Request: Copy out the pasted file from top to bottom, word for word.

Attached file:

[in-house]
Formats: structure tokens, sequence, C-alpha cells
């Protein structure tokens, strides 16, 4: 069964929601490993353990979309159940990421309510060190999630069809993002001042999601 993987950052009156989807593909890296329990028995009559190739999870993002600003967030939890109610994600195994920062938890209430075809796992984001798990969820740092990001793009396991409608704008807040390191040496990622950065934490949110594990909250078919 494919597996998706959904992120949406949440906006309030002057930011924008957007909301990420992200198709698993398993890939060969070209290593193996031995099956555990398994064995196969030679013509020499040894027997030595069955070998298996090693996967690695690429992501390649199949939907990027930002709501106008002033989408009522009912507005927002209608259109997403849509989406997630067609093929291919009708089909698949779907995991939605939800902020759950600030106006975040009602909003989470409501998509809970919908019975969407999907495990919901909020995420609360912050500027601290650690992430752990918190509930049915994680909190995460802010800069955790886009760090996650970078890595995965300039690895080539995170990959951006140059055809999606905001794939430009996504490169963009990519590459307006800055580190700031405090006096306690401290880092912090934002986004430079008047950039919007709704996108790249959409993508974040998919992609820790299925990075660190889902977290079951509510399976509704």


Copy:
[in-house]
Formats: structure tokens, sequence, C-alpha cells
């Protein structure tokens, strides 16, 4: 069964929601490993353990979309159940990421309510060190999630069809993002001042999601 993987950052009156989807593909890296329990028995009559190739999870993002600003967030939890109610994600195994920062938890209430075809796992984001798990969820740092990001793009396991409608704008807040390191040496990622950065934490949110594990909250078919 494919597996998706959904992120949406949440906006309030002057930011924008957007909301990420992200198709698993398993890939060969070209290593193996031995099956555990398994064995196969030679013509020499040894027997030595069955070998298996090693996967690695690429992501390649199949939907990027930002709501106008002033989408009522009912507005927002209608259109997403849509989406997630067609093929291919009708089909698949779907995991939605939800902020759950600030106006975040009602909003989470409501998509809970919908019975969407999907495990919901909020995420609360912050500027601290650690992430752990918190509930049915994680909190995460802010800069955790886009760090996650970078890595995965300039690895080539995170990959951006140059055809999606905001794939430009996504490169963009990519590459307006800055580190700031405090006096306690401290880092912090934002986004430079008047950039919007709704996108790249959409993508974040998919992609820790299925990075660190889902977290079951509510399976509704």